<property name="eclipselink.metadata-source" value="com.foo.MetadataRepository"/>
<property name="com.foo.MetadataRepository.location" value="foo://bar"/>
<property name="com.foo.MetadataRepository.extra-data" value="foo-bar"/>

Refresh the Metadata Repository

If you change the metadata and you want an EntityManager instance based on the new metadata, you must call the refreshMetadata() method on the EntityManagerFactory interface to refresh the data. The next EntityManager instance will be based on the new metadata.

The refreshMetadata() method takes a map of properties that can be used to override the properties previously defined for the metadata-source element.

Code Examples

Example 12-2 illustrates the following:

  • Field access is used for non-extension fields.

  • Virtual access is used for extension fields, using defaults (get(String) and set(String, Object)).

  • The get(String) and set(String, Object) methods will be woven, even if no mappings use them, because of the presence of @VirtualAccessMethods.

These items are illustrated in bold font.

Example 12-2 Virtual Access Using Default get and set Method Names

@Entity
@VirtualAccessMethods
public class Address {
 
    @Id
    private int id;
 
    @Transient
    private Map<String, Object> extensions;
 
    public int getId(){
        return id;
    }
 
    public <T> T get(String name) {
        return (T) extentions.get(name);
    }
 
    public Object set(String name, Object value) {
        return extensions.put(name, value);
    }
. 
.
.
 

Example 12-3 illustrates the following:

  • Field access is used for non-extension fields.

  • The @VirtualAccessMethods annotation overrides methods to be used for getting and setting.

  • The get(String) and set(String, Object) methods will be woven, even if no mappings use them, because of the presence of @VirtualAccessMethods.

  • The XML for extended mapping indicates which get() and set() method to use.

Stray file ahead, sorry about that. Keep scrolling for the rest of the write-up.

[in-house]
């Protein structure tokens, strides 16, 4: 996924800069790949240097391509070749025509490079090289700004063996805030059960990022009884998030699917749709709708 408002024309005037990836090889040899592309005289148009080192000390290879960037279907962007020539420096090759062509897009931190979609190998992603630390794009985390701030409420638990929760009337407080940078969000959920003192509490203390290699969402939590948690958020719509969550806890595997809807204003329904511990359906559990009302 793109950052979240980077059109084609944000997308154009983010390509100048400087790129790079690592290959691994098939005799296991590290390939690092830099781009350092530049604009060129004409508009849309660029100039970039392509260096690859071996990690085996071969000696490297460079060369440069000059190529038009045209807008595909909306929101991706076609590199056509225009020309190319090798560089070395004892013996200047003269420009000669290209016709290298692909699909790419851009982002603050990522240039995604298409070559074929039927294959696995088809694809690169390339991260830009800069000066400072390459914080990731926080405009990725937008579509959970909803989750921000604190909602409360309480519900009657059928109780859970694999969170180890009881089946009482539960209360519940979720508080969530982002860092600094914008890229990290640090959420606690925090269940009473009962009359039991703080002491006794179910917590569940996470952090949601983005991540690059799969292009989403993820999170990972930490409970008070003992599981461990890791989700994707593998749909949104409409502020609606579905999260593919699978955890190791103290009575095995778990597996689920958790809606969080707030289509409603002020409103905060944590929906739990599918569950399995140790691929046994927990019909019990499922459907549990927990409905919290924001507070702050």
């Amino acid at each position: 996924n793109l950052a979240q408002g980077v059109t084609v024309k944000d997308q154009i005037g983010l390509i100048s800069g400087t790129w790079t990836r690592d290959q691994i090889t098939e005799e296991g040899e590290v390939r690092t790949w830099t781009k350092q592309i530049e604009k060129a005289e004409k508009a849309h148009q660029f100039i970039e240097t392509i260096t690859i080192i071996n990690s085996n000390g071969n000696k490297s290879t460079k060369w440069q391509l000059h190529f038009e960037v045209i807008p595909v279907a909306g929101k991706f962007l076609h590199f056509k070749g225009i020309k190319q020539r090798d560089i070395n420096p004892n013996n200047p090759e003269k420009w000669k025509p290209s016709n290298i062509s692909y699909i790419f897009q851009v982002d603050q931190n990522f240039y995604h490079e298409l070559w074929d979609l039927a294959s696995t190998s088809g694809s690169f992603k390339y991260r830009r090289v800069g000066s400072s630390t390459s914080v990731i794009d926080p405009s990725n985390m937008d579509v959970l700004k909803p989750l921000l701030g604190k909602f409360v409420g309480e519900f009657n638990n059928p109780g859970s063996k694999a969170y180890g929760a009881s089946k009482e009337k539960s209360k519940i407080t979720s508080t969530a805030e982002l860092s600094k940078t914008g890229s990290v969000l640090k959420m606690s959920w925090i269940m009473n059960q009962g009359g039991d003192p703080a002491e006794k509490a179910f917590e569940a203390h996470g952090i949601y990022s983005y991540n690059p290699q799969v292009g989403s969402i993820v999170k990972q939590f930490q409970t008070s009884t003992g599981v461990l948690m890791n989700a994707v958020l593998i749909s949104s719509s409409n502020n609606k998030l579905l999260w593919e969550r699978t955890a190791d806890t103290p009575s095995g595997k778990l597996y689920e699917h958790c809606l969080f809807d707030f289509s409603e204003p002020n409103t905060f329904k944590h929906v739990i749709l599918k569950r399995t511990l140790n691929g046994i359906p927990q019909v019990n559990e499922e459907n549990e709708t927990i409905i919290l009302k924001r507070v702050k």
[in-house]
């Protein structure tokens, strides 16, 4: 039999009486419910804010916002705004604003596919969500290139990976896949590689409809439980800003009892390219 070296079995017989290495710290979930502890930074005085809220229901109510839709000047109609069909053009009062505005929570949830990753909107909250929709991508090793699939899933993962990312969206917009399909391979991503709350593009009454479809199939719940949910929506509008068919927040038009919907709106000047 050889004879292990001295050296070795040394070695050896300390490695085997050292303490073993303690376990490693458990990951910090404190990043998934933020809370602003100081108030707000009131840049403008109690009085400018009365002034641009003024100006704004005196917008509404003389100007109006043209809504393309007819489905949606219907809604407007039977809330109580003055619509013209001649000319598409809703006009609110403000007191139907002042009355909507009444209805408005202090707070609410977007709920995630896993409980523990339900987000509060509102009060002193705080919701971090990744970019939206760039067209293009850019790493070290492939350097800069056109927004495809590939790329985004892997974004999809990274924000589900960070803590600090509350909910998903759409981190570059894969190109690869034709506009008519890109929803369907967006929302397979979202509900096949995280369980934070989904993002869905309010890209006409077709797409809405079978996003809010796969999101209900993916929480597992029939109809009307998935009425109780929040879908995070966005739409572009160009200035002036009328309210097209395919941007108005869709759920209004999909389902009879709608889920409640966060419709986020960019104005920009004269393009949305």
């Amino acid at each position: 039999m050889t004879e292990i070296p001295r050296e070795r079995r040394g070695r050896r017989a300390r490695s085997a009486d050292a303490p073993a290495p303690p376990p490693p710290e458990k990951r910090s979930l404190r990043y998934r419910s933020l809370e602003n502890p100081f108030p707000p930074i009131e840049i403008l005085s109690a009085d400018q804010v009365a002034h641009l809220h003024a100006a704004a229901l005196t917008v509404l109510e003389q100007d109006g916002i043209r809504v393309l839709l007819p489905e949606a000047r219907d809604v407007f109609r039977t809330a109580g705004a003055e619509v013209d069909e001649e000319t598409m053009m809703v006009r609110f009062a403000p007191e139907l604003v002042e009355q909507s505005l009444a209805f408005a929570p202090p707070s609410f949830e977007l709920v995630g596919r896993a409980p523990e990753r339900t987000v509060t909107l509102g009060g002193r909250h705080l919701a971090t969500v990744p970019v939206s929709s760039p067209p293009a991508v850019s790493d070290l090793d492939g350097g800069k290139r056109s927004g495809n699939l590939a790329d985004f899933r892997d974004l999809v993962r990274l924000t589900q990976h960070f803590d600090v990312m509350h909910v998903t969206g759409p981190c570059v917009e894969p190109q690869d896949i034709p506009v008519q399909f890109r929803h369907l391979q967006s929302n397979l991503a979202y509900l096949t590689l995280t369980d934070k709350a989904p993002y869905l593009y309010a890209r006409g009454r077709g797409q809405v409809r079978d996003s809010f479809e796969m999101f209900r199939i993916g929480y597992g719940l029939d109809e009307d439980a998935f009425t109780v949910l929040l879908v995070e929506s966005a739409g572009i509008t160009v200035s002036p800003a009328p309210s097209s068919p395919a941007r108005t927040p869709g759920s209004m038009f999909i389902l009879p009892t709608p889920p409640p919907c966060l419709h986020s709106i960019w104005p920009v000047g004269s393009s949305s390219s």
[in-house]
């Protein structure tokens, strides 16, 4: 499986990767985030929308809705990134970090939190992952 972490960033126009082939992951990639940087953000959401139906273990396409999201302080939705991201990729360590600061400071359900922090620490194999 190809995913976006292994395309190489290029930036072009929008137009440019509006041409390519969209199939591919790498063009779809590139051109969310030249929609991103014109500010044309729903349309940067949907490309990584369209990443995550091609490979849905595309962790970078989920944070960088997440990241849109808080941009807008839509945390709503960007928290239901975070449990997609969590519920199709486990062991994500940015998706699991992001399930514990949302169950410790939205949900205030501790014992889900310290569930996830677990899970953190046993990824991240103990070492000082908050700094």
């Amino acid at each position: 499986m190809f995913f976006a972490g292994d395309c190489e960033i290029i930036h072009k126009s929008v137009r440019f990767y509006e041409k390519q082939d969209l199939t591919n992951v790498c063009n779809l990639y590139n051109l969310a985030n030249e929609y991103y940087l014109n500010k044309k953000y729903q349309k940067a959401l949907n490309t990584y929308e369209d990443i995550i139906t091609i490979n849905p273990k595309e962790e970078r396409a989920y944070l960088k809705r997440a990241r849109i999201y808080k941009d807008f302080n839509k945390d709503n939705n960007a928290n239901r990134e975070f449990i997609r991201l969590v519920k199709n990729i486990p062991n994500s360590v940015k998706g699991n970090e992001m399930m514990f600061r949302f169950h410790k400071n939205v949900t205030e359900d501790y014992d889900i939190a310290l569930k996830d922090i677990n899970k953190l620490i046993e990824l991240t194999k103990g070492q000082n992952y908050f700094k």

These items are illustrated in bold font.

Example 12-3 Overriding get and set Methods

@Entity
@VirtualAccessMethods(get="getExtension", set="setExtension")
public class Address {
 
    @Id
    private int id;
 
    @Transient
    private Map<String, Object> extensions;
 
    public int getId(){
        return id;
    }
 
    public <T> T getExtension(String name) {
        return (T) extensions.get(name);
    }
 
    public Object setExtension(String name, Object value) {
        return extensions.put(name, value);
    }
 
    ...
 
    <basic name="name"  access="VIRTUAL" attribute-type="String">
      <column name="FLEX_1"/>
    </basic>
 

Example 12-4 illustrates the following:

  • Property access is used for non-extension fields.

  • Virtual access is used for extension fields, using defaults (get(String) and set(String, Object)).

  • The extensions are mapped in a portable way. @Transient is not required, because property access is used.

  • The get(String) and set(String, Object) methods will be woven, even if no mappings use them, because of the presence of @VirtualAccessMethods.

These items are illustrated in bold font.

Example 12-4 Using Property Access

@Entity
@VirtualAccessMethods
public class Address {
 
    private int id;
 
    private Map<String, Object> extensions;
 
    @Id
    public int getId(){
        return id;
    }
 
    public <T> T get(String name) {
        return (T) extensions.get(name);
    }
 
    public Object set(String name, Object value) {
        return extensions.put(name, value);
    }
 
...